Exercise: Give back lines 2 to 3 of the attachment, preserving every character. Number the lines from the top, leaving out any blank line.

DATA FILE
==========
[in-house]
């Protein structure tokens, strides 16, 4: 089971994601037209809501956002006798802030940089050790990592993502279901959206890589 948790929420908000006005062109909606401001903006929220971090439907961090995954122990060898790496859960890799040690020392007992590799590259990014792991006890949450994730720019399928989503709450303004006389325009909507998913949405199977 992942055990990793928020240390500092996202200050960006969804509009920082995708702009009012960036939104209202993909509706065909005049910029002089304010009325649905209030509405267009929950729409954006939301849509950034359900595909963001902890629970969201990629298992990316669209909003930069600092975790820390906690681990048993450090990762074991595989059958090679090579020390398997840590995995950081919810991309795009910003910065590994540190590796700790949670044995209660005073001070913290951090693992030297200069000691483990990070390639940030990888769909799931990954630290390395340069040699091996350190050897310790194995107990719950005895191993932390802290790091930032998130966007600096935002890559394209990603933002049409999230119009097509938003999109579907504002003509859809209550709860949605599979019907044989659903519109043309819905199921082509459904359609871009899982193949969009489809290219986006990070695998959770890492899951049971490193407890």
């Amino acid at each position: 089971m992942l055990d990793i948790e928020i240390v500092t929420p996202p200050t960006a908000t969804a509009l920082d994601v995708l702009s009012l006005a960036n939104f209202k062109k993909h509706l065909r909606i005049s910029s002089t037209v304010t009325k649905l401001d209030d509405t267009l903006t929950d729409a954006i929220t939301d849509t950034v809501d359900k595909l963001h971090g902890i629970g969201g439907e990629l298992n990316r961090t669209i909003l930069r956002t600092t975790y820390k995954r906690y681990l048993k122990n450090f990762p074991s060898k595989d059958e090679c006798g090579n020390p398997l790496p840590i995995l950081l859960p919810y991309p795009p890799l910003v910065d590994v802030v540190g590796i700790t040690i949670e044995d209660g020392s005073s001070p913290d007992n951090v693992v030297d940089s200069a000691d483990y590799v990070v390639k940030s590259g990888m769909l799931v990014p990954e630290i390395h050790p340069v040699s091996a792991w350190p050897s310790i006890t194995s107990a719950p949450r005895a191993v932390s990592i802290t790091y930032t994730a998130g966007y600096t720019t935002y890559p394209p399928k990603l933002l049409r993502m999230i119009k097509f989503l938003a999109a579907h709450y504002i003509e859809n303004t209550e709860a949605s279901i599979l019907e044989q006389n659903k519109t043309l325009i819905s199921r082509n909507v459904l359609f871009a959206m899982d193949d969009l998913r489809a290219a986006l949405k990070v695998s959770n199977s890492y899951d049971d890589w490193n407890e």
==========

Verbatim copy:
């Protein structure tokens, strides 16, 4: 089971994601037209809501956002006798802030940089050790990592993502279901959206890589 948790929420908000006005062109909606401001903006929220971090439907961090995954122990060898790496859960890799040690020392007992590799590259990014792991006890949450994730720019399928989503709450303004006389325009909507998913949405199977 992942055990990793928020240390500092996202200050960006969804509009920082995708702009009012960036939104209202993909509706065909005049910029002089304010009325649905209030509405267009929950729409954006939301849509950034359900595909963001902890629970969201990629298992990316669209909003930069600092975790820390906690681990048993450090990762074991595989059958090679090579020390398997840590995995950081919810991309795009910003910065590994540190590796700790949670044995209660005073001070913290951090693992030297200069000691483990990070390639940030990888769909799931990954630290390395340069040699091996350190050897310790194995107990719950005895191993932390802290790091930032998130966007600096935002890559394209990603933002049409999230119009097509938003999109579907504002003509859809209550709860949605599979019907044989659903519109043309819905199921082509459904359609871009899982193949969009489809290219986006990070695998959770890492899951049971490193407890």
């Amino acid at each position: 089971m992942l055990d990793i948790e928020i240390v500092t929420p996202p200050t960006a908000t969804a509009l920082d994601v995708l702009s009012l006005a960036n939104f209202k062109k993909h509706l065909r909606i005049s910029s002089t037209v304010t009325k649905l401001d209030d509405t267009l903006t929950d729409a954006i929220t939301d849509t950034v809501d359900k595909l963001h971090g902890i629970g969201g439907e990629l298992n990316r961090t669209i909003l930069r956002t600092t975790y820390k995954r906690y681990l048993k122990n450090f990762p074991s060898k595989d059958e090679c006798g090579n020390p398997l790496p840590i995995l950081l859960p919810y991309p795009p890799l910003v910065d590994v802030v540190g590796i700790t040690i949670e044995d209660g020392s005073s001070p913290d007992n951090v693992v030297d940089s200069a000691d483990y590799v990070v390639k940030s590259g990888m769909l799931v990014p990954e630290i390395h050790p340069v040699s091996a792991w350190p050897s310790i006890t194995s107990a719950p949450r005895a191993v932390s990592i802290t790091y930032t994730a998130g966007y600096t720019t935002y890559p394209p399928k990603l933002l049409r993502m999230i119009k097509f989503l938003a999109a579907h709450y504002i003509e859809n303004t209550e709860a949605s279901i599979l019907e044989q006389n659903k519109t043309l325009i819905s199921r082509n909507v459904l359609f871009a959206m899982d193949d969009l998913r489809a290219a986006l949405k990070v695998s959770n199977s890492y899951d049971d890589w490193n407890e």